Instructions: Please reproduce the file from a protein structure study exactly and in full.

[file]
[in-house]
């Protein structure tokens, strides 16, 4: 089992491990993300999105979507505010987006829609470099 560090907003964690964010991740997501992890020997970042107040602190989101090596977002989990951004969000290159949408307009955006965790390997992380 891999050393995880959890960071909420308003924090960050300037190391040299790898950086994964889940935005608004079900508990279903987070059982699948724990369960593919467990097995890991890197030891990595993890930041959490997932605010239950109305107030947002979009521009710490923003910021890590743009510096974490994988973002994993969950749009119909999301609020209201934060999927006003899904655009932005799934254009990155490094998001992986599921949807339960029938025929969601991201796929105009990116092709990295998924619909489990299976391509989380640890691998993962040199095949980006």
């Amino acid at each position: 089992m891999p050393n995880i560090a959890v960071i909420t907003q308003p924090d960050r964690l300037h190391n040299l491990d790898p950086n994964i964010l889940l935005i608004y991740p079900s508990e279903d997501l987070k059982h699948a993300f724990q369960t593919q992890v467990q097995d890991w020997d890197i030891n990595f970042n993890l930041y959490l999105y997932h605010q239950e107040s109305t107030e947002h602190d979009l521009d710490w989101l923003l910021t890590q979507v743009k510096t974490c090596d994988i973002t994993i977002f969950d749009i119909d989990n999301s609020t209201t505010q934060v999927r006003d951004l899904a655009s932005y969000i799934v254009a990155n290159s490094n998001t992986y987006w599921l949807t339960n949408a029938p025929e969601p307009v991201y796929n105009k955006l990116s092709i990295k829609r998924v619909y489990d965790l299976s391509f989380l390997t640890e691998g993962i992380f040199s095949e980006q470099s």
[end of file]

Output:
[in-house]
């Protein structure tokens, strides 16, 4: 089992491990993300999105979507505010987006829609470099 560090907003964690964010991740997501992890020997970042107040602190989101090596977002989990951004969000290159949408307009955006965790390997992380 891999050393995880959890960071909420308003924090960050300037190391040299790898950086994964889940935005608004079900508990279903987070059982699948724990369960593919467990097995890991890197030891990595993890930041959490997932605010239950109305107030947002979009521009710490923003910021890590743009510096974490994988973002994993969950749009119909999301609020209201934060999927006003899904655009932005799934254009990155490094998001992986599921949807339960029938025929969601991201796929105009990116092709990295998924619909489990299976391509989380640890691998993962040199095949980006």
């Amino acid at each position: 089992m891999p050393n995880i560090a959890v960071i909420t907003q308003p924090d960050r964690l300037h190391n040299l491990d790898p950086n994964i964010l889940l935005i608004y991740p079900s508990e279903d997501l987070k059982h699948a993300f724990q369960t593919q992890v467990q097995d890991w020997d890197i030891n990595f970042n993890l930041y959490l999105y997932h605010q239950e107040s109305t107030e947002h602190d979009l521009d710490w989101l923003l910021t890590q979507v743009k510096t974490c090596d994988i973002t994993i977002f969950d749009i119909d989990n999301s609020t209201t505010q934060v999927r006003d951004l899904a655009s932005y969000i799934v254009a990155n290159s490094n998001t992986y987006w599921l949807t339960n949408a029938p025929e969601p307009v991201y796929n105009k955006l990116s092709i990295k829609r998924v619909y489990d965790l299976s391509f989380l390997t640890e691998g993962i992380f040199s095949e980006q470099s």